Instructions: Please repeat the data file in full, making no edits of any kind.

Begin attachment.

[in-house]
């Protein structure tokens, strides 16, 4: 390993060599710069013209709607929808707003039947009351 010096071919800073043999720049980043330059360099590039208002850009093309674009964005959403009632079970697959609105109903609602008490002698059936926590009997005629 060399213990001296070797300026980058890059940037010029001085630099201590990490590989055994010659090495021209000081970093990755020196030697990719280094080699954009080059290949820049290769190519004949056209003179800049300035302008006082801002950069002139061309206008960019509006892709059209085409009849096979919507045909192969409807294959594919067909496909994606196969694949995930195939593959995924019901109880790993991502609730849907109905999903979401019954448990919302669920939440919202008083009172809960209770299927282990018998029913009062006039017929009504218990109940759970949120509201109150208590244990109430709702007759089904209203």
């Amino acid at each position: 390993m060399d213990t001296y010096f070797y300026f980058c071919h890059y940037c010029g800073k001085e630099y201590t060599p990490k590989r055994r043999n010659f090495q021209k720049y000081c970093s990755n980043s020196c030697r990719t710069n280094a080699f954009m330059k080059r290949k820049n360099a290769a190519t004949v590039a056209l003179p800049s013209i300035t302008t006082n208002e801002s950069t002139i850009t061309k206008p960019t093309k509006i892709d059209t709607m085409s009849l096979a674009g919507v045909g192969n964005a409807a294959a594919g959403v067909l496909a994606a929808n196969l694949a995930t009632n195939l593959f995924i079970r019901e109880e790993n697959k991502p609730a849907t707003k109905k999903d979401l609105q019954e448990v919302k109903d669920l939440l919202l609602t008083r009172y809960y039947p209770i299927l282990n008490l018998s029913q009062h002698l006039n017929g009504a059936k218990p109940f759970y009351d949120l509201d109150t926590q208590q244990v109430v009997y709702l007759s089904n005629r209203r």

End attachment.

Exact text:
[in-house]
């Protein structure tokens, strides 16, 4: 390993060599710069013209709607929808707003039947009351 010096071919800073043999720049980043330059360099590039208002850009093309674009964005959403009632079970697959609105109903609602008490002698059936926590009997005629 060399213990001296070797300026980058890059940037010029001085630099201590990490590989055994010659090495021209000081970093990755020196030697990719280094080699954009080059290949820049290769190519004949056209003179800049300035302008006082801002950069002139061309206008960019509006892709059209085409009849096979919507045909192969409807294959594919067909496909994606196969694949995930195939593959995924019901109880790993991502609730849907109905999903979401019954448990919302669920939440919202008083009172809960209770299927282990018998029913009062006039017929009504218990109940759970949120509201109150208590244990109430709702007759089904209203």
């Amino acid at each position: 390993m060399d213990t001296y010096f070797y300026f980058c071919h890059y940037c010029g800073k001085e630099y201590t060599p990490k590989r055994r043999n010659f090495q021209k720049y000081c970093s990755n980043s020196c030697r990719t710069n280094a080699f954009m330059k080059r290949k820049n360099a290769a190519t004949v590039a056209l003179p800049s013209i300035t302008t006082n208002e801002s950069t002139i850009t061309k206008p960019t093309k509006i892709d059209t709607m085409s009849l096979a674009g919507v045909g192969n964005a409807a294959a594919g959403v067909l496909a994606a929808n196969l694949a995930t009632n195939l593959f995924i079970r019901e109880e790993n697959k991502p609730a849907t707003k109905k999903d979401l609105q019954e448990v919302k109903d669920l939440l919202l609602t008083r009172y809960y039947p209770i299927l282990n008490l018998s029913q009062h002698l006039n017929g009504a059936k218990p109940f759970y009351d949120l509201d109150t926590q208590q244990v109430v009997y709702l007759s089904n005629r209203r």